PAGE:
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A fish - oil - story.

A fish (oil) story?

While epidemiologic research suggests that diets high in fishoil protect against heart disease, researchers have not yet determined how best to incorporate the substance into a Western diet, says Garret A. FitzGerald of Vanderbilt University in Nashville. Until that time, he says, eating more fish is fine but taking fish oil supplements may not be such a good idea.

The original studies linking fish oil consumption to a lowerrisk of heart disease were done more than a decade ago by Danish researchers, who found that Eskimos had a far lower incidence of heart disease than Danes, but that the Eskimos' risk went up if they moved to Denmark. On the basis of their knowledge of metabolic pathways involving the conversion of fats to substances that either harm or help the cardiovascular system, the Danes concluded that a particular type of oil in the Eskimo diet could be the protective factor. They sent samples of Eskimo food, including seal meat and fish, back to Denmark for analysis. By determining how much oil was in the samples, they were able to estimate the amount in the average Eskimo diet. But, says FitzGerald, they had neglected to freeze the samples before shipping. Years later, they repeated the study but froze the samples for shipping and came up with an average fish oil consumption about three times their original estimates.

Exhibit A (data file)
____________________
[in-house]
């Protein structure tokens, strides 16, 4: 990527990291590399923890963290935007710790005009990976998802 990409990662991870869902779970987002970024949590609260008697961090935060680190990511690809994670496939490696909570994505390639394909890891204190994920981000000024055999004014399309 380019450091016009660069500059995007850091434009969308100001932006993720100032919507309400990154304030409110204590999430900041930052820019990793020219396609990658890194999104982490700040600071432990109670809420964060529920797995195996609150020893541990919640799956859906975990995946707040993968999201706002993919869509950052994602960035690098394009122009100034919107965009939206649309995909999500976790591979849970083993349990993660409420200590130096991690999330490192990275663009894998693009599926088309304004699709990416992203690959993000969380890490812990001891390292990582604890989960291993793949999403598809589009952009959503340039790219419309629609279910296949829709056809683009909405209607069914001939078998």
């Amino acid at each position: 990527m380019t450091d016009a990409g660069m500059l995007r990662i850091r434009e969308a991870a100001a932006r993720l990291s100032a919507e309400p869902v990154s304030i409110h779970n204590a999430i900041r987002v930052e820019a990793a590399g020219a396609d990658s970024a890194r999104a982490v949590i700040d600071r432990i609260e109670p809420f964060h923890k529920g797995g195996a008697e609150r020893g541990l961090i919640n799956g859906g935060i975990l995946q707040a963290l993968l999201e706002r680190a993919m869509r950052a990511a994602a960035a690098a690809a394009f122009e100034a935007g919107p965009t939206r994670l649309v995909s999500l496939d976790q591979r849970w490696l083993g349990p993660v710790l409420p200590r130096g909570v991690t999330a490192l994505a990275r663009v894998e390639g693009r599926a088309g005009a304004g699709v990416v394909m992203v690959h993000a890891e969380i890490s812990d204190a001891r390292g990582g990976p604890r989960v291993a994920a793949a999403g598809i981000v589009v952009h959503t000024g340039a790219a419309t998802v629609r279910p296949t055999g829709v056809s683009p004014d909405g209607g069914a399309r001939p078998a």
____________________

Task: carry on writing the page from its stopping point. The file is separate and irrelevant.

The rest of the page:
Companies marketing fish oil have based the amount ofactive ingredients in their capsules on the original study, FitzGerald says. Even if the epidemiologic evidence were strong enough to recommend fish oil supplementation -- and FitzGerald says that on its own, it isn't -- he estimates that according to the later study, people would have to swallow an average of 50 capsules a day. this, says FitzGerald, "defies logic and the gastrointestinal properties of most volunteers."

While advances are being made in understanding the activeingredients in fish oil (SN: 5/11/85, p.295; 10/19/85, p.252), the value of supplements in preventing cardiovascular disease has not yet been proved. There have been at least two cases of people on the capsules suffering a precipitous decline in the level of platelets, a blood component involved in clotting. This side effect, says FitzGerald, "is rare but disturbing."

"If there is a beneficial effect, then it's likely to be a modestone compared to risk factors we're familiar with," he says.
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Title Annotation:taking fish oil supplements may not be a good idea
Author:Silberner, Joanne
Publication:Science News
Date:Feb 7, 1987
Previous Article:Elementary 'psychological accounting.' (research on decision-making)
Next Article:Lowering pressure as a fountain of youth.

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